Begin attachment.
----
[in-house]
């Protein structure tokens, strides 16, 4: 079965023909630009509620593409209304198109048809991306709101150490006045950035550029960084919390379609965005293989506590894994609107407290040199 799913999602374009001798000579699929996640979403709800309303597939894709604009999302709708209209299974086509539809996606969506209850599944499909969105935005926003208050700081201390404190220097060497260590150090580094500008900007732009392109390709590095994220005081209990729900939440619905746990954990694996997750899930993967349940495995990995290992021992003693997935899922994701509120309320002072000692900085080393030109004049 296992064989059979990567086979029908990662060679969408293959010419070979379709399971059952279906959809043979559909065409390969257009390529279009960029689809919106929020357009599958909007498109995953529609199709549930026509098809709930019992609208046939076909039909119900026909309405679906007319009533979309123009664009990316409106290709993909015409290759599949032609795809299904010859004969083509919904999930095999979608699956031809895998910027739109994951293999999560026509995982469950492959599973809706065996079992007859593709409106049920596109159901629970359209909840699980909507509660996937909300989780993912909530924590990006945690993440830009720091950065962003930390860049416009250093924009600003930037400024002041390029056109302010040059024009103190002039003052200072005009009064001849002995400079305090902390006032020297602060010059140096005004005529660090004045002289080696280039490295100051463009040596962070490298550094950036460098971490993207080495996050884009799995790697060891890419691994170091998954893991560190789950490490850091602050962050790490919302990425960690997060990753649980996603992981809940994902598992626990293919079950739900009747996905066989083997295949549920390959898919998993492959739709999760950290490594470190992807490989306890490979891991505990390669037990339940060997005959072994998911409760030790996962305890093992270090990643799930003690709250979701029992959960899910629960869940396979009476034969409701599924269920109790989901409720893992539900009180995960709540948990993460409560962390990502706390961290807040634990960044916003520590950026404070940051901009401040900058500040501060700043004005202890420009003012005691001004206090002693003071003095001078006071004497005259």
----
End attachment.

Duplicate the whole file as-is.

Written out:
[in-house]
């Protein structure tokens, strides 16, 4: 079965023909630009509620593409209304198109048809991306709101150490006045950035550029960084919390379609965005293989506590894994609107407290040199 799913999602374009001798000579699929996640979403709800309303597939894709604009999302709708209209299974086509539809996606969506209850599944499909969105935005926003208050700081201390404190220097060497260590150090580094500008900007732009392109390709590095994220005081209990729900939440619905746990954990694996997750899930993967349940495995990995290992021992003693997935899922994701509120309320002072000692900085080393030109004049 296992064989059979990567086979029908990662060679969408293959010419070979379709399971059952279906959809043979559909065409390969257009390529279009960029689809919106929020357009599958909007498109995953529609199709549930026509098809709930019992609208046939076909039909119900026909309405679906007319009533979309123009664009990316409106290709993909015409290759599949032609795809299904010859004969083509919904999930095999979608699956031809895998910027739109994951293999999560026509995982469950492959599973809706065996079992007859593709409106049920596109159901629970359209909840699980909507509660996937909300989780993912909530924590990006945690993440830009720091950065962003930390860049416009250093924009600003930037400024002041390029056109302010040059024009103190002039003052200072005009009064001849002995400079305090902390006032020297602060010059140096005004005529660090004045002289080696280039490295100051463009040596962070490298550094950036460098971490993207080495996050884009799995790697060891890419691994170091998954893991560190789950490490850091602050962050790490919302990425960690997060990753649980996603992981809940994902598992626990293919079950739900009747996905066989083997295949549920390959898919998993492959739709999760950290490594470190992807490989306890490979891991505990390669037990339940060997005959072994998911409760030790996962305890093992270090990643799930003690709250979701029992959960899910629960869940396979009476034969409701599924269920109790989901409720893992539900009180995960709540948990993460409560962390990502706390961290807040634990960044916003520590950026404070940051901009401040900058500040501060700043004005202890420009003012005691001004206090002693003071003095001078006071004497005259």